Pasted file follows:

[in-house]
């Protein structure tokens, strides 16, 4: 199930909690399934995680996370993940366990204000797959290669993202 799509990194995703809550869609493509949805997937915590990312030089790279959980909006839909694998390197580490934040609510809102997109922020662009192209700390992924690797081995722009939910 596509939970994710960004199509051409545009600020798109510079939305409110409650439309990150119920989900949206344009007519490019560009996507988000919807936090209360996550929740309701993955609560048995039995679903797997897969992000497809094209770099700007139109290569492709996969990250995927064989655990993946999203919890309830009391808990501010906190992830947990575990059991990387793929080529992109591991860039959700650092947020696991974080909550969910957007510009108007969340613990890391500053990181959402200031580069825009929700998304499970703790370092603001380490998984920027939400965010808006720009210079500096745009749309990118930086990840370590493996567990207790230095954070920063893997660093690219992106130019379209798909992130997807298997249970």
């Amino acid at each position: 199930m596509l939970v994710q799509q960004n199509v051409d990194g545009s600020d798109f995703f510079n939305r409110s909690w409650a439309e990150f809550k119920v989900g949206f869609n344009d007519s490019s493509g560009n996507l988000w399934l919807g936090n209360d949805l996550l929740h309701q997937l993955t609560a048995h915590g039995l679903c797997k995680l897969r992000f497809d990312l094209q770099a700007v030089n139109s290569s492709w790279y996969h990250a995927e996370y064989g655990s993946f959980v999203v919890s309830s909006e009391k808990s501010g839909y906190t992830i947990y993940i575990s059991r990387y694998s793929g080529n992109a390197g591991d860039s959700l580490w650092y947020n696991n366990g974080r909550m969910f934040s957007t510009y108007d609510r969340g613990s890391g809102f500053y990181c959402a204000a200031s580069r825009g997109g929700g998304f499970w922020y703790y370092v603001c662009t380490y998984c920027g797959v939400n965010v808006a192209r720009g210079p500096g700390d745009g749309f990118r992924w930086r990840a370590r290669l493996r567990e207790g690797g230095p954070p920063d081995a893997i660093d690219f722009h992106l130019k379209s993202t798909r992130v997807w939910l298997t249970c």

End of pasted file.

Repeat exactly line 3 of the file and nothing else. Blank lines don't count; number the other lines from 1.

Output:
């Amino acid at each position: 199930m596509l939970v994710q799509q960004n199509v051409d990194g545009s600020d798109f995703f510079n939305r409110s909690w409650a439309e990150f809550k119920v989900g949206f869609n344009d007519s490019s493509g560009n996507l988000w399934l919807g936090n209360d949805l996550l929740h309701q997937l993955t609560a048995h915590g039995l679903c797997k995680l897969r992000f497809d990312l094209q770099a700007v030089n139109s290569s492709w790279y996969h990250a995927e996370y064989g655990s993946f959980v999203v919890s309830s909006e009391k808990s501010g839909y906190t992830i947990y993940i575990s059991r990387y694998s793929g080529n992109a390197g591991d860039s959700l580490w650092y947020n696991n366990g974080r909550m969910f934040s957007t510009y108007d609510r969340g613990s890391g809102f500053y990181c959402a204000a200031s580069r825009g997109g929700g998304f499970w922020y703790y370092v603001c662009t380490y998984c920027g797959v939400n965010v808006a192209r720009g210079p500096g700390d745009g749309f990118r992924w930086r990840a370590r290669l493996r567990e207790g690797g230095p954070p920063d081995a893997i660093d690219f722009h992106l130019k379209s993202t798909r992130v997807w939910l298997t249970c």